Image via Wikipedia
The poor economy has been generating media stories about Costco Wholesale and other warehouse stores, where shoppers can save a lot of money on electronics, food, toilet paper and a wide variety of other essentials.
"Bargain Bonanza!" declared the July/ August 2011 cover of AARP The Magazine. "Save up to $1,000 a year on groceries, gas, meds and more."
But when you turn to the story on Page 26, AARP's focus shifts to how warehouse shopping clubs can "drain your wallet."
"Then there's the so-called Costco effect," the story reports on Page 28, "familiar to every warehouse clubber who pulls up for a few essentials and drives home with a new flat-screen TV and enough prime rib for a football team."
Does AARP The Magazine really expect readers to believe shoppers make such purchases on impulse? Are we mere robots or under the influence of an all-powerful shopping elixir?
I've been a Costco Wholesale member since 1996, and in January 2005, I researched and wrote a story for a daily newspaper about all the great food available at the Hackensack store. The food offerings have only gotten better.
I would never make a major purchase there unless I needed it. And when I was eating meat, Costco's prime beef was never on my list, because it is raised conventionally with antibiotics and growth hormones.
The AARP story mentions Costco and Sam's Club "do not accept manufacturers' coupons," but doesn't tell readers that Costco sends members its own discount coupons every three weeks or so.
AARP readers also are told that if they spend more than $2,500 a year, "consider springing for a more expensive membership level -- you'll get money back in perks such as 2 percent rewards program offered at Costco and BJ's."
However, the story fails to mention the no-fee credit card from Costco and American Express available with a basic membership ($50, going up to $55 on Nov. 1) gives you a cash rebate of 1% on all purchases, including Costco, plus 3% back on gasoline, and 2% back on restaurants and travel.
|Image via Wikipedia|
|Costco's 18-inch baked pizzas are only $9.95.|
I've also seen stories about Costco recently on CBS 2 News. The reporters interviewed customers pushing shopping carts piled high with goods, but didn't seem to take the time to walk through the store and see the high quality of the food and the low prices.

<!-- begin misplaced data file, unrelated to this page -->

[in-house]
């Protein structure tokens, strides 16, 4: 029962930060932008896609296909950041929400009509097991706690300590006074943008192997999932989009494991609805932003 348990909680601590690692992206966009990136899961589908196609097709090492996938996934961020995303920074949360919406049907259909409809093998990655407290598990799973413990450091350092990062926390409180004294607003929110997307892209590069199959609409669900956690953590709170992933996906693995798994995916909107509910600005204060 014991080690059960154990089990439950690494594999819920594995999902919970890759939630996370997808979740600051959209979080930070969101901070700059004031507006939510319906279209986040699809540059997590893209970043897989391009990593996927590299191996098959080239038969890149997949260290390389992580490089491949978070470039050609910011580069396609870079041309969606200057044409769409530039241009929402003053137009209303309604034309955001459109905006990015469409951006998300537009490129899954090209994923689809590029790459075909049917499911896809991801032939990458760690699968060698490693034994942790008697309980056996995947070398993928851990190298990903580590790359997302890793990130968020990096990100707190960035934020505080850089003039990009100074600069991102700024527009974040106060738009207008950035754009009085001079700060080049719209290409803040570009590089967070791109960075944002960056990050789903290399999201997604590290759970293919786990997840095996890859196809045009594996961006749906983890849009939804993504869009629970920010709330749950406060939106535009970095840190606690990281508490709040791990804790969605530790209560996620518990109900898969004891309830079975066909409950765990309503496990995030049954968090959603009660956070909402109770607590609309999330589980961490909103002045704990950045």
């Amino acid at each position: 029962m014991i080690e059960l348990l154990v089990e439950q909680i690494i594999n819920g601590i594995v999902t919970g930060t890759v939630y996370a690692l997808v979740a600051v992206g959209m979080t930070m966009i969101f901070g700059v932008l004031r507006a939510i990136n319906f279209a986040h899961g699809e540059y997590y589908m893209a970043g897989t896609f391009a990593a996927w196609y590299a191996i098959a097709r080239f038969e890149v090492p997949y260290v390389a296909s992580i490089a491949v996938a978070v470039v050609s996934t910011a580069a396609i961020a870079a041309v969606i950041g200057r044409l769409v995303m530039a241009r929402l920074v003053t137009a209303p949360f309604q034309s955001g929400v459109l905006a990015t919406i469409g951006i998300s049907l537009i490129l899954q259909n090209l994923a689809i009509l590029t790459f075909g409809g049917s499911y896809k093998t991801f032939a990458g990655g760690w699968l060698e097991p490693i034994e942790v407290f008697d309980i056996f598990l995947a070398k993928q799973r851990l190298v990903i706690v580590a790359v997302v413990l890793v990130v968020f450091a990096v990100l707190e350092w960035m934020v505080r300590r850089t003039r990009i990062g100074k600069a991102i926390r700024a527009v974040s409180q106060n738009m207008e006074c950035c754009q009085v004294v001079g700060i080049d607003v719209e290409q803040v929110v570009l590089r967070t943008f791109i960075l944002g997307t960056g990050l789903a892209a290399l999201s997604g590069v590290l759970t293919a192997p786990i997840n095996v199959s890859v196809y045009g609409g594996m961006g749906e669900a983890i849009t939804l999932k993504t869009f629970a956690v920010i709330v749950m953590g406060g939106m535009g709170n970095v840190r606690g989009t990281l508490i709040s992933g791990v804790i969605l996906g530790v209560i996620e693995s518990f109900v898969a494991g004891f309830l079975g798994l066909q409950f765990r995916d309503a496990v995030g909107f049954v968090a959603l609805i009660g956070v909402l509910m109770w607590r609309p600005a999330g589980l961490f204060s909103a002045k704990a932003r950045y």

And the TV reporters never mentioned Costco shoppers' cash rebates more than cover the annual membership fee.
The AARP story claims "product turnover is so fast that selection varies from week to week, which can be irksome if you're devoted to certain brands."
That's nonsense, and certainly doesn't apply to the Hackensack Costco, where I've been buying the same brands for years, including Earthbound Farm Organic Spring Mix ($3.99 a pound in 2005 and $4.99 a pound now -- at least $2 cheaper than most supermarkets).
Kirkland Signature, the Costco brand, has introduced many products that are as good as national, regional or store brands and cheaper, such as three 32-ounce bottles of Marinara sauce at $2.09 each.
And like the pasta sauce, many food items come in quantities that are manageable for a couple or small family.
Examples are four half-gallons of Tropicana orange juice, two dozen Eggland's Best Eggs, 2 pounds of Jarlsberg sliced reduced-fat Swiss cheese and three half-gallons of Kirkland Signature organic low-fat milk.
I do agree with one suggestion in the AARP story: "Don't swear off your local supermarket."
Starting Sunday, ShopRite supermarkets in northern New Jersey will be selling 59-ounce plastic containers of Tropicana for $1.88 each, a better buy per ounce than the four 64-ounce containers from Costco.
Also, Eggland's Best large white eggs will be $1.87 a dozen -- 12 cents cheaper than at Costco.
But Costco is closer to my home than the ShopRite in Hackensack. And the ShopRite often can't match Costco's quality, with the exception of Nature's Reserve free-range, grass-fed beef from Australia.
Costco doesn't sell Australian beef, but it does offer naturally raised lamb from Down Under at its usually low prices.
Still, you won't find free samples at ShopRite, such as the 7-cheese tortellini I sampled the other day at Costco, along with broccoli kugel, lobster spread and Greek yogurt with fruit.